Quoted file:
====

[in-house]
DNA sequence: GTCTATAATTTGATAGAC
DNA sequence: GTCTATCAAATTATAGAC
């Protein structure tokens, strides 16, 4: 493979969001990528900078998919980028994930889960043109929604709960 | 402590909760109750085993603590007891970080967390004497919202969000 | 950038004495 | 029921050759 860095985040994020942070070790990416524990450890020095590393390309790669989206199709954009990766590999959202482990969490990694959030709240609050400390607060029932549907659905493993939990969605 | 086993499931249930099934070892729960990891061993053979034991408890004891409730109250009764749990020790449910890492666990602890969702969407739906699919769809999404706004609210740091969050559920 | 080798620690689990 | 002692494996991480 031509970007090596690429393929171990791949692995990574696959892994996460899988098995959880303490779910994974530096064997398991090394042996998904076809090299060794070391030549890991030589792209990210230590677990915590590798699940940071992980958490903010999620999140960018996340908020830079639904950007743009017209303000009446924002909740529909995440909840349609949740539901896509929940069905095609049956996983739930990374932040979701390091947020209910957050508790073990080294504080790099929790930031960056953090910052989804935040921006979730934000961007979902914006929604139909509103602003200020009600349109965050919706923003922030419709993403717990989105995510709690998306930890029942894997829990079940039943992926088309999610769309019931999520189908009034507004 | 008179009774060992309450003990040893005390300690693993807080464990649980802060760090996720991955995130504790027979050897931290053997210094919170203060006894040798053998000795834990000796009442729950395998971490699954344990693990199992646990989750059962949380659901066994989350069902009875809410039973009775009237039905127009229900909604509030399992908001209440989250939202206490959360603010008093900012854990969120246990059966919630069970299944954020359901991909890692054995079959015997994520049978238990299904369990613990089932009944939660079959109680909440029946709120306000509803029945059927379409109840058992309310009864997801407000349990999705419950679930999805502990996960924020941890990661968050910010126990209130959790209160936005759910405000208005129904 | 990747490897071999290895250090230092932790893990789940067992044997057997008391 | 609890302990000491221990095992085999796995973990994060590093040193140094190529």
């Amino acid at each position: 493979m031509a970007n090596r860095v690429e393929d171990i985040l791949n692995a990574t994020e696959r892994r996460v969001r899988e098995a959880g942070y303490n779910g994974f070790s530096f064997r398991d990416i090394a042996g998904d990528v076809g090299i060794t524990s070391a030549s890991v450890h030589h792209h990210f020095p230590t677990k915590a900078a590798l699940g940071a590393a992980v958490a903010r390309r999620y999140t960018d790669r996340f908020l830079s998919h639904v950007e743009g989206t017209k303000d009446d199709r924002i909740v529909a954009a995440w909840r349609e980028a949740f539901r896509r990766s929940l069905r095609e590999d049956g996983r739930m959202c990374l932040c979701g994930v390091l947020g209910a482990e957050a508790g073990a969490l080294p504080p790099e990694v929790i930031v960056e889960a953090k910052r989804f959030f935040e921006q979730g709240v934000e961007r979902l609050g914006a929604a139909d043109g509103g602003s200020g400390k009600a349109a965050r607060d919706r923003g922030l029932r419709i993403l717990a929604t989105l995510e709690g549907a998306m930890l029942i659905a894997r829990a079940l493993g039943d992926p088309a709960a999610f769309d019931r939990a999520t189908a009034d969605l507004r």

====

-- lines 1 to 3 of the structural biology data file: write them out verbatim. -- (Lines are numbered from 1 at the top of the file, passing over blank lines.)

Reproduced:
[in-house]
DNA sequence: GTCTATAATTTGATAGAC
DNA sequence: GTCTATCAAATTATAGAC